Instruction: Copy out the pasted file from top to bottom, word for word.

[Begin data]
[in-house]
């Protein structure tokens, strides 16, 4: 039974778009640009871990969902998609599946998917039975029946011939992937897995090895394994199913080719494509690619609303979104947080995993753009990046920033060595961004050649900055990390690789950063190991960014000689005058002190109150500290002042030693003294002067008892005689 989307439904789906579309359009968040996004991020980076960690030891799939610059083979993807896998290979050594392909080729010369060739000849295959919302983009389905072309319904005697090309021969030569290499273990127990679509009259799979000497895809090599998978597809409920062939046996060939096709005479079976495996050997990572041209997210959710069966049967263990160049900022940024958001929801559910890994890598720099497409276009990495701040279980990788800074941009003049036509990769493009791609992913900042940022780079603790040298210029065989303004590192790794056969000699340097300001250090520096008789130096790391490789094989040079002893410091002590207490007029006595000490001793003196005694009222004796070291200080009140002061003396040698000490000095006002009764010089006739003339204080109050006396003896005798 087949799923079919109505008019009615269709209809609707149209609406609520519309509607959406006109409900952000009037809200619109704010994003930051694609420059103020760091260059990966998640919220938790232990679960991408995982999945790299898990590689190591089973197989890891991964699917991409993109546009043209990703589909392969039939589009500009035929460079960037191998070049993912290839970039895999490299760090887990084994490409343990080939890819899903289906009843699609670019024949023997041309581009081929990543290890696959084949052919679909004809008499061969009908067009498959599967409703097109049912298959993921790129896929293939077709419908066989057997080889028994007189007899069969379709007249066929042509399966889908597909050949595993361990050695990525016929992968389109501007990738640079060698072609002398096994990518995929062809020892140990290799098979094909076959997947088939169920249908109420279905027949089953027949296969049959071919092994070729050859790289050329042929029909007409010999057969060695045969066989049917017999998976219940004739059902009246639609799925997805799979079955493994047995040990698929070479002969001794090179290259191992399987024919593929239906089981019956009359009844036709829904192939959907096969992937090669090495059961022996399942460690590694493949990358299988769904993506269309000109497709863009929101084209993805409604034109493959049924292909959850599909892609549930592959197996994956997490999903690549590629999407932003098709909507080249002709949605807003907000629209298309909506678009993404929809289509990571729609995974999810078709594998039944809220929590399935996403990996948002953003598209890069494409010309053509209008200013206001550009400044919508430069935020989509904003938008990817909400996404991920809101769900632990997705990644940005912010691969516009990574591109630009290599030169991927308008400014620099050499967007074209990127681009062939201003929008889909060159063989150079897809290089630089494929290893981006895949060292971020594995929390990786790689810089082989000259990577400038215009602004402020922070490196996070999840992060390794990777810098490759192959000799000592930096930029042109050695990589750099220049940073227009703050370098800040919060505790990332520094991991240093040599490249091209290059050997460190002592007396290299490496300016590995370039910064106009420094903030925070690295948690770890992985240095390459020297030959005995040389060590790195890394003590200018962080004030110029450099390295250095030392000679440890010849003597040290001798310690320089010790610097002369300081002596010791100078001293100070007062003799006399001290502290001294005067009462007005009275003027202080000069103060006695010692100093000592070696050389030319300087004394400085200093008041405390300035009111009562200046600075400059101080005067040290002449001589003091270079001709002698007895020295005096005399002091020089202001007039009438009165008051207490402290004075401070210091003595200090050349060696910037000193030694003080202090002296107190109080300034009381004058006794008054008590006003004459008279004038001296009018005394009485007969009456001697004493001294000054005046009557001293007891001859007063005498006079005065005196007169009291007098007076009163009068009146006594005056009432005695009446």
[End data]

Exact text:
[in-house]
């Protein structure tokens, strides 16, 4: 039974778009640009871990969902998609599946998917039975029946011939992937897995090895394994199913080719494509690619609303979104947080995993753009990046920033060595961004050649900055990390690789950063190991960014000689005058002190109150500290002042030693003294002067008892005689 989307439904789906579309359009968040996004991020980076960690030891799939610059083979993807896998290979050594392909080729010369060739000849295959919302983009389905072309319904005697090309021969030569290499273990127990679509009259799979000497895809090599998978597809409920062939046996060939096709005479079976495996050997990572041209997210959710069966049967263990160049900022940024958001929801559910890994890598720099497409276009990495701040279980990788800074941009003049036509990769493009791609992913900042940022780079603790040298210029065989303004590192790794056969000699340097300001250090520096008789130096790391490789094989040079002893410091002590207490007029006595000490001793003196005694009222004796070291200080009140002061003396040698000490000095006002009764010089006739003339204080109050006396003896005798 087949799923079919109505008019009615269709209809609707149209609406609520519309509607959406006109409900952000009037809200619109704010994003930051694609420059103020760091260059990966998640919220938790232990679960991408995982999945790299898990590689190591089973197989890891991964699917991409993109546009043209990703589909392969039939589009500009035929460079960037191998070049993912290839970039895999490299760090887990084994490409343990080939890819899903289906009843699609670019024949023997041309581009081929990543290890696959084949052919679909004809008499061969009908067009498959599967409703097109049912298959993921790129896929293939077709419908066989057997080889028994007189007899069969379709007249066929042509399966889908597909050949595993361990050695990525016929992968389109501007990738640079060698072609002398096994990518995929062809020892140990290799098979094909076959997947088939169920249908109420279905027949089953027949296969049959071919092994070729050859790289050329042929029909007409010999057969060695045969066989049917017999998976219940004739059902009246639609799925997805799979079955493994047995040990698929070479002969001794090179290259191992399987024919593929239906089981019956009359009844036709829904192939959907096969992937090669090495059961022996399942460690590694493949990358299988769904993506269309000109497709863009929101084209993805409604034109493959049924292909959850599909892609549930592959197996994956997490999903690549590629999407932003098709909507080249002709949605807003907000629209298309909506678009993404929809289509990571729609995974999810078709594998039944809220929590399935996403990996948002953003598209890069494409010309053509209008200013206001550009400044919508430069935020989509904003938008990817909400996404991920809101769900632990997705990644940005912010691969516009990574591109630009290599030169991927308008400014620099050499967007074209990127681009062939201003929008889909060159063989150079897809290089630089494929290893981006895949060292971020594995929390990786790689810089082989000259990577400038215009602004402020922070490196996070999840992060390794990777810098490759192959000799000592930096930029042109050695990589750099220049940073227009703050370098800040919060505790990332520094991991240093040599490249091209290059050997460190002592007396290299490496300016590995370039910064106009420094903030925070690295948690770890992985240095390459020297030959005995040389060590790195890394003590200018962080004030110029450099390295250095030392000679440890010849003597040290001798310690320089010790610097002369300081002596010791100078001293100070007062003799006399001290502290001294005067009462007005009275003027202080000069103060006695010692100093000592070696050389030319300087004394400085200093008041405390300035009111009562200046600075400059101080005067040290002449001589003091270079001709002698007895020295005096005399002091020089202001007039009438009165008051207490402290004075401070210091003595200090050349060696910037000193030694003080202090002296107190109080300034009381004058006794008054008590006003004459008279004038001296009018005394009485007969009456001697004493001294000054005046009557001293007891001859007063005498006079005065005196007169009291007098007076009163009068009146006594005056009432005695009446």